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Distributed for National University of Singapore Press

Global Movements, Local Concerns

Medicine and Health in Southeast Asia

The development of medicine in Southeast Asia over the past two centuries has not been a simple imposition of European scientific medicine, but a complex and negotiated process that drew on Southeast Asian health experts, local medical traditions, and changing national and popular expectations. The contributors to this volume show how the practices of health in Southeast Asia over the past two centuries were mediated by local medical traditions, colonial interests, governments and policies, international interventions, and by a wide range of health agents and intermediaries. Their findings call into question many of the claims based on medicalization and biopolitics that treat change as a process of rupture. While governments, both colonial and national, instituted policies that affected large numbers of people, much health care remained rooted in a more interactive and locally-mediated experience, in which tradition, adaptation and hybridization is as important as innovation and conflict. "Semi-subaltern" Western-trained doctors and varied traditional healers, many of them women, were among the cultural brokers involved in the building of healthcare systems, and helped circulate mixed practices and ideas about medicine and health even as they found their place in new professional and social hierarchies in an era of globalization.

350 pages | 6 x 9

Asian Studies: Southeast Asia and Australia

Economics and Business: Health Economics

History: Asian History


Political Science: Political Behavior and Public Opinion

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Table of Contents

List of Tables
List of Figures
Chapter 1 The Real Expedición de la Vacuna and the Philippines, 1803-1807
Thomas B. Colvin
Chapter 2 The Nguyễn Initiative to Acquire Vaccinia, 1820-1821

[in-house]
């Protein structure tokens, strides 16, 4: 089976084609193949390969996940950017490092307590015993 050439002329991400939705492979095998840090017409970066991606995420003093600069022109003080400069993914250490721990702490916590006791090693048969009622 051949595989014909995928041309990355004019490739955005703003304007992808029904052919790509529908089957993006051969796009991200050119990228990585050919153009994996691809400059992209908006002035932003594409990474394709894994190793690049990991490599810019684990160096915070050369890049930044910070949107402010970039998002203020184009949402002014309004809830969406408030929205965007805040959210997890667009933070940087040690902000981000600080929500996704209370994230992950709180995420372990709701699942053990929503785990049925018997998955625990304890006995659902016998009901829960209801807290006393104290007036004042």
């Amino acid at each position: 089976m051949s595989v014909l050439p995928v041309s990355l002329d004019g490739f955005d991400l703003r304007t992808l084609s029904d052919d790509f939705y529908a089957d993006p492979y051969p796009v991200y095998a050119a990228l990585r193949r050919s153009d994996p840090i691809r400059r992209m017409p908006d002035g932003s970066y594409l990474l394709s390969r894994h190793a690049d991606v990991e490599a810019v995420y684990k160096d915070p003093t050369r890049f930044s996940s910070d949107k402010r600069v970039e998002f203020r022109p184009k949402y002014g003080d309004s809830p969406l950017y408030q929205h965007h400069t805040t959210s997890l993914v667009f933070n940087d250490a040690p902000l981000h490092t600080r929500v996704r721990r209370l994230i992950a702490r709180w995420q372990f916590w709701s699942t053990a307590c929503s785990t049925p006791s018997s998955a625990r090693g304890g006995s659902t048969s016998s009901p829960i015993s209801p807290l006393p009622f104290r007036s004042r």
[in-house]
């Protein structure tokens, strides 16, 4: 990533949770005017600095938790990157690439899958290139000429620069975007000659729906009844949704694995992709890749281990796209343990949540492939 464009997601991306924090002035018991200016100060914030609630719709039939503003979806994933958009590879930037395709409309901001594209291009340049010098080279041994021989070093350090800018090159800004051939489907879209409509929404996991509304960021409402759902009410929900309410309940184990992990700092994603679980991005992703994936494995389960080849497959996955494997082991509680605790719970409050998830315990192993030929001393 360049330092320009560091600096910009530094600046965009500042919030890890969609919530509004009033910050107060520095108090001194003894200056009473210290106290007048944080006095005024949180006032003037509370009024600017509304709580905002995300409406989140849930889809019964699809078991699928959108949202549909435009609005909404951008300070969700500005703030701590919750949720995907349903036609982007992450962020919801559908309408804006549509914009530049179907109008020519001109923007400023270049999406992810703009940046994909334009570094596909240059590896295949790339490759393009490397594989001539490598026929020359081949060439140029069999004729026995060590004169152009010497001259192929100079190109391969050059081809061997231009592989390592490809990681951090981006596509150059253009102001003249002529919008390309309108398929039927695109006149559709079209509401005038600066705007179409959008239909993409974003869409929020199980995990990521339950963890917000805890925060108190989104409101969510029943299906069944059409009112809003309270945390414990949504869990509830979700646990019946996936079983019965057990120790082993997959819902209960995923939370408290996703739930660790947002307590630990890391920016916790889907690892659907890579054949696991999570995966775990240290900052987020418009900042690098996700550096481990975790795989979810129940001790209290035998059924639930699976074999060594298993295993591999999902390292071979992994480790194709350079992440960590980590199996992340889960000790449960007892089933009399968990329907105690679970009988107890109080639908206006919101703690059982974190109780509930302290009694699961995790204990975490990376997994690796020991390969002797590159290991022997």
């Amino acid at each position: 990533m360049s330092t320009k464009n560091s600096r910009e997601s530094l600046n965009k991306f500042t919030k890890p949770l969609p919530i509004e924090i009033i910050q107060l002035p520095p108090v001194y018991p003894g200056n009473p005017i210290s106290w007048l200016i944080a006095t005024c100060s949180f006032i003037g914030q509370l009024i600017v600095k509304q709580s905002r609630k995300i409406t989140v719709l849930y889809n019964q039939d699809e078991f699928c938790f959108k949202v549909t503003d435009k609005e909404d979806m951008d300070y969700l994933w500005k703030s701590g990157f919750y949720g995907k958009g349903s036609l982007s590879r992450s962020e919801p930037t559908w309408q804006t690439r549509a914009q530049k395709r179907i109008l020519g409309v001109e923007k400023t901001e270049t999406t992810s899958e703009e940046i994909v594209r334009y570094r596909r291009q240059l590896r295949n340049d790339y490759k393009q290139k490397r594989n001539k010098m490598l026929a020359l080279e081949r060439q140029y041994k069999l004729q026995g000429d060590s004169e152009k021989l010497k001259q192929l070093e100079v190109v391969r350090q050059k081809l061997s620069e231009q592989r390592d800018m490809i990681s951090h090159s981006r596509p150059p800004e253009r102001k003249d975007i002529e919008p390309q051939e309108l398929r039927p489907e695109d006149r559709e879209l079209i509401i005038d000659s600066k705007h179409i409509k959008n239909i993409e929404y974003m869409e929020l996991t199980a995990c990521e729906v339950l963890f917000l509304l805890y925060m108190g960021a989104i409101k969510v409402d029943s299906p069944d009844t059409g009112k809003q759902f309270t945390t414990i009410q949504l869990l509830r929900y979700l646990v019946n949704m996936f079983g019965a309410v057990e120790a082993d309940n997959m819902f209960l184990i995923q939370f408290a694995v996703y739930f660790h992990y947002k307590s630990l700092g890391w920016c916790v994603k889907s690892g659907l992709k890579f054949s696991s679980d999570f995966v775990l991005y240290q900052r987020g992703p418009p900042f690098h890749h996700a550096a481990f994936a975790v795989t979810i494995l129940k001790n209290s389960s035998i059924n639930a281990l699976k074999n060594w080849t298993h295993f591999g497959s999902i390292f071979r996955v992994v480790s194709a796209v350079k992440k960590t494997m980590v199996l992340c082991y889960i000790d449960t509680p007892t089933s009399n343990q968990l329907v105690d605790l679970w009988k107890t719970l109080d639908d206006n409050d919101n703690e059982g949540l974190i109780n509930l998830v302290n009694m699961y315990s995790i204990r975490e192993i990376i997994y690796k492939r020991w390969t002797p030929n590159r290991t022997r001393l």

C. Michele Thompson
Chapter 3 Wats and Worms: The Activities of the Rockefeller Foundation’s International Health Board in Southeast Asia (1913-1940)
Liew Kai Khiun
Chapter 4 The 1937 Bandung Conference on Rural Hygiene: Toward a New Vision of Healthcare?
Annick Guénel
Chapter 5 Science, Sex, and Superstition: Midwifery in 19th-Century Philippines
Raqual A.G. Reyes
Chapter 6 Dokter Djawa and Dukun: Perceptions of Indigenous Western-Trained Doctors about Traditional Healers in the Dutch East Indies around 1900
Liesbeth Hesselink
Chapter 7 Torn between Economics, Public Health and Chinese Nationalism: The Anti-Opium Campaign of Colonal Malaya, c. 1890s-1941
Ooi Keat Gin
Chapter 8 Hanoi in the Time of Cholera: Epidemic Disease and Racial Power in the Colonial City
Michael G. Vann
Chapter 9 HIV/AIDS Epidemic and the Politics of Access to Medicines in Thailand: A Study of the Health Impact of Globalization
Yu-Ling Huang
Chapter 10 A Revolutionary Movement to Bring Traditional Medicine Back to the Grassroots Level: On the Biopoliticization of Herbal Medicine in Vietnam
Ayo Wahlberg
Chapter 11 Medicine and Public Health in Thai Historiography: From an Elitist View to Counter-Hegemonic Discourse
Chatichai Muksong and Komatra Chuengsatiansup

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